Hamilton

How will police purge data from 'almost 20,000 street checks?' board member asks

Hamilton police have information on people collected from thousands of "street checks" since 2010 but the police board doesn't yet know how the service will get rid of that data.

'We've got close to 20,000 street checks in our database,' Madeleine Levy says

Dan Kinsella was promoted to deputy chief with Hamilton police after 30 years with the service. (Kelly Bennett/CBC)

Hamilton police have information on people collected from thousands of "street checks" since 2010 but the police board doesn't yet know how the service will get rid of that data.

Hamilton police board member Madeleine Levy called Thursday for a clearly defined policy on what Hamilton police does with information.

Even though the controversial practice of collecting ID from people not necessarily accused of crimes has dwindled and been regulated, the records from before still exist.

"We've got close to 20,000 street checks in our database," Levy said. "That was one of the things that I heard loud and clear from our community in the town hall meetings. 

"How are we going to look at purging some of those?" Levy said.

Acting Chief Dan Kinsella said he would look into it and bring information to the board's next meeting, in March.

Madeleine Levy (Samantha Craggs/CBC)

The discussion came as part of a wider look at the new regulation, called the Collection of Identifying Information in Certain Circumstances, or "COII" for short. The police service's report said that the Hamilton Police Service conducted five interactions with members of the public in 2017 that required them to follow the regulations outlined in the law.

Are our streets less safe?

In his questions, board chair Lloyd Ferguson compared the handful of ID-collecting interactions police have done in recent years to thousands of so-called street checks officers used to do – like more than 4,800 in 2012.

Shootings in Hamilton have risen in recent years, from seven in 2014, to 14 in 2015, to 22 in 2016, to 41 in 2017 and three so far in 2018.

Hamilton Police Service statistics show a dramatic increase in the number of shooting incidents in the city in recent years. Another shooting after these numbers were collected brought the 2017 total to 41. (Hamilton Police Service)

He said people in the community are feeling unsafe. He wonders if there's a connection.

"Is there a correlation, in your view?" he asked.

"We do not have any evidence that can definitively make a causal relationship between COII and shootings," Supt. Nancy Goodes-Ritchie said.

She emphasized that comparing street checks to COII interactions is not necessarily the same thing.

Ferguson asked a question he's asked several times of police top brass: "Are our streets less safe as a result of this legislation?"

"My initial response is no," Kinsella said. "We are up in our shootings for sure. That creates, certainly for the community, a feeling of being unsafe. … We're working very hard to mitigate what's happening."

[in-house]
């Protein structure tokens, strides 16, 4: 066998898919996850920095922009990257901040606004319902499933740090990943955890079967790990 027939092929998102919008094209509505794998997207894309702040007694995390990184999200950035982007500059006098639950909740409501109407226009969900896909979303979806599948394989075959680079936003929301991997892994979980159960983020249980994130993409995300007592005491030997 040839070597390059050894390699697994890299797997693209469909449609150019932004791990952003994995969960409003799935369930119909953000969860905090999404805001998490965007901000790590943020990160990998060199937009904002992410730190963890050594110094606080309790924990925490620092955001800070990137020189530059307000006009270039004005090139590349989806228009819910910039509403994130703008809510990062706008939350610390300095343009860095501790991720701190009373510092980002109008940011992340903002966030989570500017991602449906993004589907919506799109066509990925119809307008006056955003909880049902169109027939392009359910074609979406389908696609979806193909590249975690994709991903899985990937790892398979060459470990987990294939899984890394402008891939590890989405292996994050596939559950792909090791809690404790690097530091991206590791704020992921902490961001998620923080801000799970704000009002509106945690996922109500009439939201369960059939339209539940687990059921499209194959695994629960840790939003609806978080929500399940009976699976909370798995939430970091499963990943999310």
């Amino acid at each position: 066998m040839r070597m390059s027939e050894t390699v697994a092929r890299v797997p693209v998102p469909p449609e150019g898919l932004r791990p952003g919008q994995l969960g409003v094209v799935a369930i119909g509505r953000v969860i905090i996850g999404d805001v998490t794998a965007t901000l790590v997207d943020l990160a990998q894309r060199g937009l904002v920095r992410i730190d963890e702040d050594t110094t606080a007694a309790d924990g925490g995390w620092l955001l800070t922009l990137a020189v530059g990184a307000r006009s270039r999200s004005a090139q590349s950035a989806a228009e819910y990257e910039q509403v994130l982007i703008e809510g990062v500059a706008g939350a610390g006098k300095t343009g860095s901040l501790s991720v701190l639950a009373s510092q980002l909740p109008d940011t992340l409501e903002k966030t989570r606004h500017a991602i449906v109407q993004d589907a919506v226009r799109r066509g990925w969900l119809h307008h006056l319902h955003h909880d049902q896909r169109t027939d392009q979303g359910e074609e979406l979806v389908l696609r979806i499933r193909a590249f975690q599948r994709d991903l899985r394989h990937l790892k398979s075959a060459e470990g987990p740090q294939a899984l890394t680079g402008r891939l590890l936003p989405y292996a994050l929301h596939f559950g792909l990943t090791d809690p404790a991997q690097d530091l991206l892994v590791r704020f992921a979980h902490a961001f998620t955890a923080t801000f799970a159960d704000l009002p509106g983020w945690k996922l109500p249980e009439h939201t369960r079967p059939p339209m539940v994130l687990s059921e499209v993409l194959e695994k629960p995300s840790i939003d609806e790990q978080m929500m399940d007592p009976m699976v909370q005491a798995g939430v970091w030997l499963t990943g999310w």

Frontline officers still talking with people, service says

Kinsella said officers are still talking to and interacting with people – they're just not always collecting their ID and needing to then invoke the COII provisions.

You need to know why you're interacting, why you're having those conversations, and why you're going to do what you're going to do, and under what authority.- Deputy Chief Dan Kinsella

"We're still having those interactions with people," he said. "We're still making observations, we're still gathering information, because that's just what we do. We're abiding by the legislation, protecting the rights of the individuals we're speaking to."

Goodes-Ritchie and Kinsella acknowledged that frontline officers may not be upfront with them about instances where they're not engaging with people they see, but said they don't believe Hamilton officers are simply just not talking with people as a result of the law.

"I have not seen that our officers are choosing not to engage because of the COII legislation," Goodes-Ritchie said.

Supt. Goodes-Ritchie and Deputy Chief Kinsella said they don’t believe Hamilton officers are simply just not talking with people as a result of the law. (CBC)

"Every week I speak to the frontline members … the feedback that I'm getting is that there are other ways that they are engaging with the public, they are having those conversations," Kinsella said.

'Makes us better as police officers'

Kinsella said the regulation helps officers be more aware of the reasons they're doing what they're doing.

Just as they need to be able to legally articulate why they're chasing someone on foot or in a cruiser, this legislation requires them to be able to articulate why they are asking for someone's ID, name or address.

While that may be construed as a challenge to work around, he said that effect "makes us better as police officers."

"I consider that assistance, but it also could be a challenge," he said. "You need to know why you're interacting, why you're having those conversations, and why you're going to do what you're going to do, and under what authority."

kelly.bennett@cbc.ca

ABOUT THE AUTHOR

Kelly Bennett is a freelance reporter based in Hamilton. Her writing has appeared in CBC News, the Globe and Mail, the Toronto Star, Voice of San Diego and in the National Observer for the Local Journalism Initiative. You can follow her on Twitter @kellyrbennett or email kelly@kellyrbennett.com.

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